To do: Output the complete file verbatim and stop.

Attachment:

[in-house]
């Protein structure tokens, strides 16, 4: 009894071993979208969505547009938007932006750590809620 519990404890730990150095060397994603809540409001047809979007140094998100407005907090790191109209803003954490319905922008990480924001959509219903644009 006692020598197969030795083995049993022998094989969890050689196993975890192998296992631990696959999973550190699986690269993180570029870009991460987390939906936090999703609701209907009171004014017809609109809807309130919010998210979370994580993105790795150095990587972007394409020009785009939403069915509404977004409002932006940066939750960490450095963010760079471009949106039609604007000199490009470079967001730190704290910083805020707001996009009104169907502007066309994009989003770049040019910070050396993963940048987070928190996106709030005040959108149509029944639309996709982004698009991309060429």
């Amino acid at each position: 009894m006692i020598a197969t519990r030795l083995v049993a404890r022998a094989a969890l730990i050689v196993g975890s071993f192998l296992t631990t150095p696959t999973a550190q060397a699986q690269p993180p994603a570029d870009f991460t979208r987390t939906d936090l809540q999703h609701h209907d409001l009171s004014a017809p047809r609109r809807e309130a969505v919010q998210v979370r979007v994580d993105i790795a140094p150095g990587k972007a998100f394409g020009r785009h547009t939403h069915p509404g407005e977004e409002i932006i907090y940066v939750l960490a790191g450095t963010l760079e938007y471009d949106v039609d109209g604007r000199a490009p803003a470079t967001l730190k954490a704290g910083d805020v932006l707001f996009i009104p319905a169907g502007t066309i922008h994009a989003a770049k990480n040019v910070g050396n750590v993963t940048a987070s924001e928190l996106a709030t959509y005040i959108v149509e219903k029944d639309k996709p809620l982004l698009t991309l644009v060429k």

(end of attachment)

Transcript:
[in-house]
């Protein structure tokens, strides 16, 4: 009894071993979208969505547009938007932006750590809620 519990404890730990150095060397994603809540409001047809979007140094998100407005907090790191109209803003954490319905922008990480924001959509219903644009 006692020598197969030795083995049993022998094989969890050689196993975890192998296992631990696959999973550190699986690269993180570029870009991460987390939906936090999703609701209907009171004014017809609109809807309130919010998210979370994580993105790795150095990587972007394409020009785009939403069915509404977004409002932006940066939750960490450095963010760079471009949106039609604007000199490009470079967001730190704290910083805020707001996009009104169907502007066309994009989003770049040019910070050396993963940048987070928190996106709030005040959108149509029944639309996709982004698009991309060429």
């Amino acid at each position: 009894m006692i020598a197969t519990r030795l083995v049993a404890r022998a094989a969890l730990i050689v196993g975890s071993f192998l296992t631990t150095p696959t999973a550190q060397a699986q690269p993180p994603a570029d870009f991460t979208r987390t939906d936090l809540q999703h609701h209907d409001l009171s004014a017809p047809r609109r809807e309130a969505v919010q998210v979370r979007v994580d993105i790795a140094p150095g990587k972007a998100f394409g020009r785009h547009t939403h069915p509404g407005e977004e409002i932006i907090y940066v939750l960490a790191g450095t963010l760079e938007y471009d949106v039609d109209g604007r000199a490009p803003a470079t967001l730190k954490a704290g910083d805020v932006l707001f996009i009104p319905a169907g502007t066309i922008h994009a989003a770049k990480n040019v910070g050396n750590v993963t940048a987070s924001e928190l996106a709030t959509y005040i959108v149509e219903k029944d639309k996709p809620l982004l698009t991309l644009v060429k």